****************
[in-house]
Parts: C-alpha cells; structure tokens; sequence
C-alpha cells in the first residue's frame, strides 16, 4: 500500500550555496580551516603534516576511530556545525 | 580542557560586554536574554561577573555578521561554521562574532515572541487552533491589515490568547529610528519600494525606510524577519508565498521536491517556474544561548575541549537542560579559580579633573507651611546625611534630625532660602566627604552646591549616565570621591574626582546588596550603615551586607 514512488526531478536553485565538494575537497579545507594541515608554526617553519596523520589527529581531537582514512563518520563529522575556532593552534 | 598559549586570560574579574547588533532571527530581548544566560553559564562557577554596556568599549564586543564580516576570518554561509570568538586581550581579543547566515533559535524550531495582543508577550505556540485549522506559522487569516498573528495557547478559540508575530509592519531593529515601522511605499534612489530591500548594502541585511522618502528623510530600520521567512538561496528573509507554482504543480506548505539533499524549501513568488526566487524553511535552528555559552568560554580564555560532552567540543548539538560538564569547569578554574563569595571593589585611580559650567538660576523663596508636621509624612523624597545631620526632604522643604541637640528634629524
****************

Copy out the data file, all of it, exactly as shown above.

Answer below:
[in-house]
Parts: C-alpha cells; structure tokens; sequence
C-alpha cells in the first residue's frame, strides 16, 4: 500500500550555496580551516603534516576511530556545525 | 580542557560586554536574554561577573555578521561554521562574532515572541487552533491589515490568547529610528519600494525606510524577519508565498521536491517556474544561548575541549537542560579559580579633573507651611546625611534630625532660602566627604552646591549616565570621591574626582546588596550603615551586607 514512488526531478536553485565538494575537497579545507594541515608554526617553519596523520589527529581531537582514512563518520563529522575556532593552534 | 598559549586570560574579574547588533532571527530581548544566560553559564562557577554596556568599549564586543564580516576570518554561509570568538586581550581579543547566515533559535524550531495582543508577550505556540485549522506559522487569516498573528495557547478559540508575530509592519531593529515601522511605499534612489530591500548594502541585511522618502528623510530600520521567512538561496528573509507554482504543480506548505539533499524549501513568488526566487524553511535552528555559552568560554580564555560532552567540543548539538560538564569547569578554574563569595571593589585611580559650567538660576523663596508636621509624612523624597545631620526632604522643604541637640528634629524